I arrived first and got one of the few booths. Ernie showed up ten minutes later, beating my food by less than a minute.
“Sorry,” I said. “I had to order to get a booth. How are you holding up?”
“Fine, I guess. I don’t know if it just hasn’t sunk in yet, or if I’m still mad her for the affair, but I don’t really feel anything.”
Odd as that might seem to some people, I knew exactly what he meant. For some, death isn’t real until they have time to notice the absence…coming home to a quiet house, or slipping into an empty bed. Hell, it could even something as silly as the toilet paper lasting twice as long. Everybody feels it differently. The last thing he felt about her was rage. When the reality sunk in, he’d crash. He’d crash hard. Unless he killed her.
“What did you need to know?” The question pulled me away from the memory.
I washed down a bite with a little coffee and said, “For starters, I’d like to know a little about you. You said you got home that morning. You work graves?”
“Yeah. I’m the overnight supervisor in a warehouse in West Valley. ”
“How did the two of you meet?”
He pulled a napkin from the holder and started toying with it on the table.
“I’d just gotten the job, not a supervisor or anything, just a grunt. I got off work one morning and stopped for something to eat, and there she was. She was still in law school then, and on her way to class, but I had to talk to her.”
He spun the napkin around the table as he talked, using just his fingertips to guide it in little circles.
“I made sure to run into her a lot after that. Then, one day I asked her out, and she said yes. We’ve been together ever since.”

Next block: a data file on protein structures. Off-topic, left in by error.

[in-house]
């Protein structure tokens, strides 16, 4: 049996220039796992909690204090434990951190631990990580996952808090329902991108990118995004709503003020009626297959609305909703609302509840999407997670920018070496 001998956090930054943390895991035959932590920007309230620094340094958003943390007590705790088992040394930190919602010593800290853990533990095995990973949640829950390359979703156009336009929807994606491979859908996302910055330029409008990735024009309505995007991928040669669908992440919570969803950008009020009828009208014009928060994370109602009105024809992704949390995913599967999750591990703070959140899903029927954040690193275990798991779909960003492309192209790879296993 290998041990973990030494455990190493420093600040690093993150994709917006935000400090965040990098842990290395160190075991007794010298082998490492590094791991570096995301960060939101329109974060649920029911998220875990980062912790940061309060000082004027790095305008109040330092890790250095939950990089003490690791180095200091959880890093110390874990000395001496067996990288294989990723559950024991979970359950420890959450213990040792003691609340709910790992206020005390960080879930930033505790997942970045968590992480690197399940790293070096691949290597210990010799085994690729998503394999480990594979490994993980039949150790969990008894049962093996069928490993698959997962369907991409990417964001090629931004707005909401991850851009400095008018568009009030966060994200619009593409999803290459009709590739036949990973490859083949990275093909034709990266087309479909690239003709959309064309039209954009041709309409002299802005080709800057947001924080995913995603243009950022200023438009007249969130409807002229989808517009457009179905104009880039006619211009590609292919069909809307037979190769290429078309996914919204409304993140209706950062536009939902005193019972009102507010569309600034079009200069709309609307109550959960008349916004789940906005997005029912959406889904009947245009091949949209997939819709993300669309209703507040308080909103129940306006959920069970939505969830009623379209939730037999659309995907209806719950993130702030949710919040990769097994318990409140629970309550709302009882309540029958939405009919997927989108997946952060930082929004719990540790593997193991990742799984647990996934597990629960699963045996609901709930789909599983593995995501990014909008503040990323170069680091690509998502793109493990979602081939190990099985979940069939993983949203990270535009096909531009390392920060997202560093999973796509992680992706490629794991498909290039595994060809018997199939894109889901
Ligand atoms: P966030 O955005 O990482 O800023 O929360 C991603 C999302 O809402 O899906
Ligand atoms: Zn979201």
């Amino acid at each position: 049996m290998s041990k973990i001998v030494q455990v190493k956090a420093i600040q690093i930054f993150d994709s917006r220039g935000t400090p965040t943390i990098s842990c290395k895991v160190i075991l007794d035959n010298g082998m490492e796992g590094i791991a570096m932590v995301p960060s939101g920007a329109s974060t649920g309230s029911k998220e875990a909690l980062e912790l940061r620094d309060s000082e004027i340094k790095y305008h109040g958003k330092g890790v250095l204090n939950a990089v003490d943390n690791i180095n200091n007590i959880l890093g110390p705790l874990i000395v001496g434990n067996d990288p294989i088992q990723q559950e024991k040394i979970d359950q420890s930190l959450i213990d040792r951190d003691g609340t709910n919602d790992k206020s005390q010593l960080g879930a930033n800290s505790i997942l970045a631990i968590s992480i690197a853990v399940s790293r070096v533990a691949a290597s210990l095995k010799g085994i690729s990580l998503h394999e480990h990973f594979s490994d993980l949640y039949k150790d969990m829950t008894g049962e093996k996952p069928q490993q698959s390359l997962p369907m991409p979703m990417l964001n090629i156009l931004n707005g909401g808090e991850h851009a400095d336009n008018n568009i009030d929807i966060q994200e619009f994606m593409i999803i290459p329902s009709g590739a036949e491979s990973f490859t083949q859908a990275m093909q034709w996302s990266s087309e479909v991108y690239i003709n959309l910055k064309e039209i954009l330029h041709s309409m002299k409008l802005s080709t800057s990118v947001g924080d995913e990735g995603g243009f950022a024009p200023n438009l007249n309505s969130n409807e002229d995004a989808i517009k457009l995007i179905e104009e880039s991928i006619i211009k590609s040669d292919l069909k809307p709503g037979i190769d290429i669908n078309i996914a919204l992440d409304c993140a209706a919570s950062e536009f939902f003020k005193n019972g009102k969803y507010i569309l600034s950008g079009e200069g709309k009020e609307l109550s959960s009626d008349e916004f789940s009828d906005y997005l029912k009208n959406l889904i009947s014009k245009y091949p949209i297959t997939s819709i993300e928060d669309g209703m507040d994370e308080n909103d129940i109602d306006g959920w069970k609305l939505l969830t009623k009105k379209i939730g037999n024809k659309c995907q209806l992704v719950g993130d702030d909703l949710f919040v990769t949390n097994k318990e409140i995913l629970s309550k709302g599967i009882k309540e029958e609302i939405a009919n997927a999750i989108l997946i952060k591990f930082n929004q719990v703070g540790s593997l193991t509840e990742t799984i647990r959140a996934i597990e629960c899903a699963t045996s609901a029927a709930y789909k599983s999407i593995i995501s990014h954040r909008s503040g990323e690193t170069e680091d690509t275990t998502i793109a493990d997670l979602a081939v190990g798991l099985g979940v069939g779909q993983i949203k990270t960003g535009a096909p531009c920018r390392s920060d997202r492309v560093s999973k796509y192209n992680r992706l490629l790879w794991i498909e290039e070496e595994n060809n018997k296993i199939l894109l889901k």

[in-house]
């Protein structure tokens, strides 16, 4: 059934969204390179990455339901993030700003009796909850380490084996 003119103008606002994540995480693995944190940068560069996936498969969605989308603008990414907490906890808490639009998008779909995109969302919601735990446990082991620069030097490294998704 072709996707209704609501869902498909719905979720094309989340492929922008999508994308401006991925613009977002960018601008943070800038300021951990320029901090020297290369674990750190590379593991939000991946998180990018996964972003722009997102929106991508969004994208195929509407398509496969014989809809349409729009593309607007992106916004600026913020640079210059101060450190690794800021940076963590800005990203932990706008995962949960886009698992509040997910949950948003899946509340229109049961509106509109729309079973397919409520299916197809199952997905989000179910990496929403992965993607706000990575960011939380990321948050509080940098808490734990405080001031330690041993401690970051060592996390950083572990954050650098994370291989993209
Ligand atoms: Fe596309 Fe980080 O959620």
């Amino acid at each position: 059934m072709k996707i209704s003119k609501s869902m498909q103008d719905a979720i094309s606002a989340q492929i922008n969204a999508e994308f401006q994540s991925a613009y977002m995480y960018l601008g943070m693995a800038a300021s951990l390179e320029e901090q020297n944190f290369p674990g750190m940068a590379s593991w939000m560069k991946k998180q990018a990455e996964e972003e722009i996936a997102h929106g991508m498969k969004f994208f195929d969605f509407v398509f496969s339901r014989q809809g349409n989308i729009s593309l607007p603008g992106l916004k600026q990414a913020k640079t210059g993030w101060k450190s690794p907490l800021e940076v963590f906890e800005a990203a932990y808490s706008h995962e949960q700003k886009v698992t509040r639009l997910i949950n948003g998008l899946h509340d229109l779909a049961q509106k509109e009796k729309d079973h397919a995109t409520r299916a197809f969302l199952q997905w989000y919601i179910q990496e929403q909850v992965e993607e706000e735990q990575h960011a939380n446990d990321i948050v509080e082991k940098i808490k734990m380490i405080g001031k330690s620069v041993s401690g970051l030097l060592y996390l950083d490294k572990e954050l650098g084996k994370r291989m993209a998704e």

“You said she was in law school. How long ago was this?”
“About eight years ago. She called it her second chance.”
“So, she was a lawyer. Was she a successful one?” I had an idea, having seen the house and Ernie looking far too blue around the collar to afford anything like it.
“Oh yeah. We struggled for a while, then about a year ago she landed some big clients. She was made partner in the firm and did some huge deal that set us up for life.”
He paused. His chin quivered for an instant as his mouth tightened. Then he took a deep breath and moved on.
“That was about a year ago. We bought that house and things were good.”
“What kind of law did she practice?”
“Corporate stuff, I guess. Like contracts and stuff. I never really knew too much about it. She never talked to me about work.”
“Do you know the other people in the firm?”
“Yeah. Oh yeah. I’ve met some them. The ones on her team. Mark Jensen is a partner because his dad owns the firm. She had some problems with Paul Martinez when she landed that big deal, but she handled it okay. I’ve met both of them.”
I wrote down the names and made a note beside each. “Could either of them have been the one?”
“I doubt it. Jensen is too churchy. He wouldn’t risk the rumors or upsetting his dad. She hated Martinez. They even got into a fight once. She said something to him, he slapped her across the face, and she knocked out one of his teeth.”
“Did you tell the police?” I was thinking about the wrong case already.